THE INTERRELATIONSHIP OF MULTIPLE RISKS FOR HOMELESSNESS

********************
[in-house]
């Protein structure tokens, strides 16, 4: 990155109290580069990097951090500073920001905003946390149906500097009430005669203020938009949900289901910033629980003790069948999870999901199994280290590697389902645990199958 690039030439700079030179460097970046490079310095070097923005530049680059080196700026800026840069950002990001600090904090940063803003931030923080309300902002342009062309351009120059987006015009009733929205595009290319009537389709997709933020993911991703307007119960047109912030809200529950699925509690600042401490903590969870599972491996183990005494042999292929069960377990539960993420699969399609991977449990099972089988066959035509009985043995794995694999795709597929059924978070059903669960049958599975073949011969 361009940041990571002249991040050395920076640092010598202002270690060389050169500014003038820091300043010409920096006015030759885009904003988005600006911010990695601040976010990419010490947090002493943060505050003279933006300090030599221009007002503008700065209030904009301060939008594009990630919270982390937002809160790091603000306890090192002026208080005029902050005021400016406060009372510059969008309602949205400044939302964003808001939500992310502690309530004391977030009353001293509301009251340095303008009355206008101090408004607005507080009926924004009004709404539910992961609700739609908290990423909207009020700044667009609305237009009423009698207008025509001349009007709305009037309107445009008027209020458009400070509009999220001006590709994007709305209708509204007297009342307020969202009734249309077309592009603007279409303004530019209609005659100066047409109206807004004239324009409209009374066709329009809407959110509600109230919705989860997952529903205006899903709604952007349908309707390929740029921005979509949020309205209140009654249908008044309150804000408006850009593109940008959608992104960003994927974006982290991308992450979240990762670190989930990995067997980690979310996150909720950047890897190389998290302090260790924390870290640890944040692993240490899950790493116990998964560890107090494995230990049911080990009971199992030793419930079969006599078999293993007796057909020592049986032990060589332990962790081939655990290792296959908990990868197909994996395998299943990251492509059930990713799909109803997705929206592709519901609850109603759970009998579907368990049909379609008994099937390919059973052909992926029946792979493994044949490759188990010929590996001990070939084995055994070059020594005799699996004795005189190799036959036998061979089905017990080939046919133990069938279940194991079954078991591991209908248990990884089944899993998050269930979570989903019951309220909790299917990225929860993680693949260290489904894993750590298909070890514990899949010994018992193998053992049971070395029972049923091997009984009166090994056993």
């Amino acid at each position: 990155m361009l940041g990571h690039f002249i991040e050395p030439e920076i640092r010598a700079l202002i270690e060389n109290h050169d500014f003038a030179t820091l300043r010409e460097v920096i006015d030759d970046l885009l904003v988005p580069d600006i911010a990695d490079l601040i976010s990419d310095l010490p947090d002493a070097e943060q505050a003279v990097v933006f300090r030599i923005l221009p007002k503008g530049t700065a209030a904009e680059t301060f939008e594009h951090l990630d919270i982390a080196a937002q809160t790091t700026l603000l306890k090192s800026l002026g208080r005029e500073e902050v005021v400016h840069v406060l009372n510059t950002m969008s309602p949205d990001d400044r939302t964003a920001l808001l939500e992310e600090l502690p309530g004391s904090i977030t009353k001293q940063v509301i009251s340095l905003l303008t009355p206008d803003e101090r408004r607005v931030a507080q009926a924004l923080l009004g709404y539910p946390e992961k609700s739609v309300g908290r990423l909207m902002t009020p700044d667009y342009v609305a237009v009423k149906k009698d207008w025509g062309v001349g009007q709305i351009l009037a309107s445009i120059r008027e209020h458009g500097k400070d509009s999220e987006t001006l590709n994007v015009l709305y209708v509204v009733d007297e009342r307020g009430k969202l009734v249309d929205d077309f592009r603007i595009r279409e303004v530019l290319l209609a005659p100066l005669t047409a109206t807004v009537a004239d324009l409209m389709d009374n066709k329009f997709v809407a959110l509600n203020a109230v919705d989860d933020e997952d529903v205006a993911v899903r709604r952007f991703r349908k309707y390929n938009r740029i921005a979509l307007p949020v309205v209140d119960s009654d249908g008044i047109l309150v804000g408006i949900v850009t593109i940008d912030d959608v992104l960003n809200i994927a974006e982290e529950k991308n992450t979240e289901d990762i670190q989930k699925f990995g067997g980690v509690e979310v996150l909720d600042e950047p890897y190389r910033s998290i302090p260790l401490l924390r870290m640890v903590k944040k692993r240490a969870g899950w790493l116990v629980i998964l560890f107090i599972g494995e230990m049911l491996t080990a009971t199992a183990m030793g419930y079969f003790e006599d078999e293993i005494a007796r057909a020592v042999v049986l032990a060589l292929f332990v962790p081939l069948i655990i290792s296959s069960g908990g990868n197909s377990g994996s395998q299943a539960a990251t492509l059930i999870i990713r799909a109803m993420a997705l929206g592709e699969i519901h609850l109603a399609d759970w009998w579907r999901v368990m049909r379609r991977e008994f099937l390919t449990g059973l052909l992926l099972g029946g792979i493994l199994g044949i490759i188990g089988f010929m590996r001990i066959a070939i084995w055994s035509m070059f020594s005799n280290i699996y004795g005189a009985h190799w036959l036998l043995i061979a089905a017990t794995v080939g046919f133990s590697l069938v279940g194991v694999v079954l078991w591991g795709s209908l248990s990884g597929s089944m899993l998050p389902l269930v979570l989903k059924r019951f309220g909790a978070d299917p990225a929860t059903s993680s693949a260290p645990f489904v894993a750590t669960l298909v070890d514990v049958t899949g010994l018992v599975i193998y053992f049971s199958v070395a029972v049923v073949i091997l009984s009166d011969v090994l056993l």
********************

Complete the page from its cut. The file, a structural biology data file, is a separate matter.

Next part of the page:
Childhood adversity increases the risk of later homelessness (Roos et al., 2013) and is intricately tied to a cluster of high-risk behaviors in the lives of homeless adults. Common in the early life experiences of homeless adults are extreme poverty, household mobility, inconsistent parenting, and abuse. Out-of-home placement in childhood (Caton et al., 1994; Koegel et al., 1995; Park et al., 2005; Patterson et al., 2015; Susser et al., 1991; Tsai et al., 2011), parental and family instability (Caton et al., 1994), and poor care from a parent (Herman et al., 1997) are well documented in the lives of homeless people, including those with severe mental illness. About one-quarter to one-third of homeless adults experienced foster care placement in childhood (Burt et al., 2001; Park et al., 2005; Patterson et al., 2015; Susser et al., 1991; Zlotnick, 2009; Zlotnick et al., 1999; Zugazaga, 2004). In addition to being predictive of a longer duration of adult homelessness, childhood adversity is associated with a host of psychological, social, and health outcomes in adulthood, including incomplete high school (Patterson et al., 2015), reduced labor force participation (Patterson et al., 2015; Tam et al., 2003), early initiation into the use of alcohol and drugs (Patterson et al., 2014), substance abuse (Rosenberg et al., 2007), poor mental health (Rosenberg et al., 2007), criminal justice involvement and incarceration (Desai et al., 2000; Rosenberg et al., 2007; Saddichha et al., 2014), victimization (Roy et al., 2014) and HIV risk (Caton et al., 2013; Rosenberg et al., 2007).